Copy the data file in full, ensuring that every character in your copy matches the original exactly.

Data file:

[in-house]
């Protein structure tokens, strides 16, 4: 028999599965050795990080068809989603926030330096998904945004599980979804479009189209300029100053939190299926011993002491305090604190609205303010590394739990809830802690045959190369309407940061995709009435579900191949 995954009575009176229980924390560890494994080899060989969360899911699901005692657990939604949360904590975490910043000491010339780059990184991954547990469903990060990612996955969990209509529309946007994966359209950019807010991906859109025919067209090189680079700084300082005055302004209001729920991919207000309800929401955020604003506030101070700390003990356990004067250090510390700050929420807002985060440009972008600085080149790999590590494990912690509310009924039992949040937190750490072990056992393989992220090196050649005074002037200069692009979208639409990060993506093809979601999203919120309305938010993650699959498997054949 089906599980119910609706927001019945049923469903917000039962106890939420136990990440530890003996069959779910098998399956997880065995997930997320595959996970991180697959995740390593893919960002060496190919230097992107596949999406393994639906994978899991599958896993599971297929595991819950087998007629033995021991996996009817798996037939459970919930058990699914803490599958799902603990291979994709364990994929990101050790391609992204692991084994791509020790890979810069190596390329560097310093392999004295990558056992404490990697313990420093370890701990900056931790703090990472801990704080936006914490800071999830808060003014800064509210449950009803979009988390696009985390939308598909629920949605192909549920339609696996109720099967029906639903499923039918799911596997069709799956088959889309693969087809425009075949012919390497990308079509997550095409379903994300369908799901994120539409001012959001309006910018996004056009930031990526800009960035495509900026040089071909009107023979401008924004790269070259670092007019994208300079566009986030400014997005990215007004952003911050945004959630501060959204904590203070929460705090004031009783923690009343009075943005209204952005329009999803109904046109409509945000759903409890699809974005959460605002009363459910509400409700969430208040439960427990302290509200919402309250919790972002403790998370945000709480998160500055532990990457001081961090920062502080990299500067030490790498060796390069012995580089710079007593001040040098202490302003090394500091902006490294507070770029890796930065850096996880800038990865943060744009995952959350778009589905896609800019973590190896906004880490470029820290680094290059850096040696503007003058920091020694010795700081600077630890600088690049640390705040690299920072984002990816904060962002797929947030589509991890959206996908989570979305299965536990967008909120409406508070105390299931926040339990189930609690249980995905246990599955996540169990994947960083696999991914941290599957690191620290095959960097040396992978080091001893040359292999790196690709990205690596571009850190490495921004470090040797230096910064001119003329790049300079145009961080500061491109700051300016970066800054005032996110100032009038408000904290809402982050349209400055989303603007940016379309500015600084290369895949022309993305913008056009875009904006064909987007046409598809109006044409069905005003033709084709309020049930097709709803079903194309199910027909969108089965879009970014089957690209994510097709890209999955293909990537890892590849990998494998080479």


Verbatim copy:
[in-house]
């Protein structure tokens, strides 16, 4: 028999599965050795990080068809989603926030330096998904945004599980979804479009189209300029100053939190299926011993002491305090604190609205303010590394739990809830802690045959190369309407940061995709009435579900191949 995954009575009176229980924390560890494994080899060989969360899911699901005692657990939604949360904590975490910043000491010339780059990184991954547990469903990060990612996955969990209509529309946007994966359209950019807010991906859109025919067209090189680079700084300082005055302004209001729920991919207000309800929401955020604003506030101070700390003990356990004067250090510390700050929420807002985060440009972008600085080149790999590590494990912690509310009924039992949040937190750490072990056992393989992220090196050649005074002037200069692009979208639409990060993506093809979601999203919120309305938010993650699959498997054949 089906599980119910609706927001019945049923469903917000039962106890939420136990990440530890003996069959779910098998399956997880065995997930997320595959996970991180697959995740390593893919960002060496190919230097992107596949999406393994639906994978899991599958896993599971297929595991819950087998007629033995021991996996009817798996037939459970919930058990699914803490599958799902603990291979994709364990994929990101050790391609992204692991084994791509020790890979810069190596390329560097310093392999004295990558056992404490990697313990420093370890701990900056931790703090990472801990704080936006914490800071999830808060003014800064509210449950009803979009988390696009985390939308598909629920949605192909549920339609696996109720099967029906639903499923039918799911596997069709799956088959889309693969087809425009075949012919390497990308079509997550095409379903994300369908799901994120539409001012959001309006910018996004056009930031990526800009960035495509900026040089071909009107023979401008924004790269070259670092007019994208300079566009986030400014997005990215007004952003911050945004959630501060959204904590203070929460705090004031009783923690009343009075943005209204952005329009999803109904046109409509945000759903409890699809974005959460605002009363459910509400409700969430208040439960427990302290509200919402309250919790972002403790998370945000709480998160500055532990990457001081961090920062502080990299500067030490790498060796390069012995580089710079007593001040040098202490302003090394500091902006490294507070770029890796930065850096996880800038990865943060744009995952959350778009589905896609800019973590190896906004880490470029820290680094290059850096040696503007003058920091020694010795700081600077630890600088690049640390705040690299920072984002990816904060962002797929947030589509991890959206996908989570979305299965536990967008909120409406508070105390299931926040339990189930609690249980995905246990599955996540169990994947960083696999991914941290599957690191620290095959960097040396992978080091001893040359292999790196690709990205690596571009850190490495921004470090040797230096910064001119003329790049300079145009961080500061491109700051300016970066800054005032996110100032009038408000904290809402982050349209400055989303603007940016379309500015600084290369895949022309993305913008056009875009904006064909987007046409598809109006044409069905005003033709084709309020049930097709709803079903194309199910027909969108089965879009970014089957690209994510097709890209999955293909990537890892590849990998494998080479």